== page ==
We played in a Dark Sun delve at PAX. We did a standard three-encounter delve through a gladiatorial arena, in which we fought, among other enemies, a savage halfling and some githyanki guards. I grabbed a couple of the 1st-level pregen character sheets (human warlock and goliath fighter) and noted a few fun Dark Sun-specific rules (critical fumbles, inferior equipment, and character templates, which seem to be the heroic-tier equivalent of paragon paths).
Flavor-wise, the world of Athas seems to cleave close to the 2e version: a darker and deadlier D&D; scarce metal; sorcerer-kings; templars; savage halflings; defilers.
Inferior Weapons: Because metal is scarce, beginning characters have inferior weapons. Our fighter started with a bone battleaxe, and got a metal battleaxe as treasure during the adventure. The composition of the weapon affects the chance to break a weapon.
Breaking Weapons: If a character wielding an inferior weapon rolls a 1 on an attack roll, they have a choice: they may miss as normal, or they reroll their attack; if they miss again, their weapon shatterings. If the character happens to have a non-inferior (metal) weapon, they may do the same thing, but I think they have a smaller chance to break their weapon (on a roll of 1-5 on the second roll, I believe). This means that rolling a 1 has some of the flavor of a critical fumble, except that it is actually advantageous: it gives you choices.
I’m curious to see the full rules for this. It seems like a fun rule to use in early levels, but once you get a +3 sword you’re probably not going to want to break it in exchange for a reroll. On the whole, I like this rule: I think that something that elicits a cheer should always happen when you roll a 20, and something that elicits mockery should always happen when you roll a 1. Breaking your sword qualifies as mockery-inducing.
Inferior Armor: Again, because of the scarcity of metal, metal armor is rare. New armor types are introduced, presumably in the gap between hide (AC +3) and chain (AC +6). One character had “chiton plate armor”. Our fighter had hide armor, which is either because all armor is expensive or because the fighter was massively un-optimized.
Templates: This seems to be new: in addition to class, we also have something called a “template”. For instance, my warlock had the “templar” template. The template seemes to provide a new encounter power. Mine let me slow an opponent and the fighter’s let him pinball one opponent into another opponent. They seem like pretty standard encounter attacks – except that 1st level characters now have 2, not 1.
Defiling: “Arcane defiling” was listed as an “arcane feature” on my warlock’s character sheet, so I presume that all arcane characters may take either the “defiler” or “preserver” arcane feature. The defiler option was flavorful: if I missed on a daily attack, I could reroll in exchange for doing damage (half surge value) to all my allies within 20 squares. I didn’t miss with my daily, but if I had, I don’t know if the cost/reward would have been worth it. Usefulness aside, having this feature definitely made me feel like a badass evil guy.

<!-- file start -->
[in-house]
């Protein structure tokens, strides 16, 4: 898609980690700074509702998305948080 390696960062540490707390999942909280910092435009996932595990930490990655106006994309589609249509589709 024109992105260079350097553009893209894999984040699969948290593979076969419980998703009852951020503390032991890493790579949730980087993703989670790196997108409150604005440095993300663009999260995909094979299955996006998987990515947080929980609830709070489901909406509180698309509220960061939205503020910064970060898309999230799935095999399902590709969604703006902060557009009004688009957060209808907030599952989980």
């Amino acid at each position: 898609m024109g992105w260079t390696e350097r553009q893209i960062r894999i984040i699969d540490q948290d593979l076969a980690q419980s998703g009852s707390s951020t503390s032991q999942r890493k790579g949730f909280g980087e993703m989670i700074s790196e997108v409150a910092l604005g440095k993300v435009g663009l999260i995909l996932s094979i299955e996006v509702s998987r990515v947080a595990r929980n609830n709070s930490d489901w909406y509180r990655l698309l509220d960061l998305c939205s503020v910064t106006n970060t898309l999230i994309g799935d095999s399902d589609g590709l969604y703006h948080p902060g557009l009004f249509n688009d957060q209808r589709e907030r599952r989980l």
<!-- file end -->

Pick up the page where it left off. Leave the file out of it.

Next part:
All in all, 1st level dark sun characters seem to have a lot more options than standard 1e characters: my warlock had 3 extra powers (2 granting rerolls and one encounter power). To balance it, their AC is lower (at level 1 anyway). No idea whether monsters’ attack bonuses are lower as well, or if monsters just have an improved chance to hit. (The DM did mention that the BBEG, with one area attack that targeted every PC, needed a 3 or lower to miss. This was brutal, since the attack caused every PC to be restrained (save ends). Not a fun way to start a fight.)
One of the pregens was a thri-kreen shaman. According to the character sheet, the cleric had a 10 will defense (despite an 18 wisdom) which our DM claimed was a “thri-kreen thing”, although I suspect that it was, in fact, a misprint.
Another pregen character was an elf battlemind. The DM confirmed that elves were hardy desert nomads. Since an elf doesn’t work particularly well as a battlemind, it is possible that Darksun elves have different attribute bonuses, although it is also quite possible that this was simply an un-optimized character.
There was also a barbarian of some kind. Don’t remember any Dark Sun-specific details.
All in all, I left the game feeling more disposed to play Dark Sun than I started. I liked the rules tweaks. Some of them seem to work well at level 1, but I’m not sure how they will work over 30 levels: but I’m intrigued enough to pick up the book in August.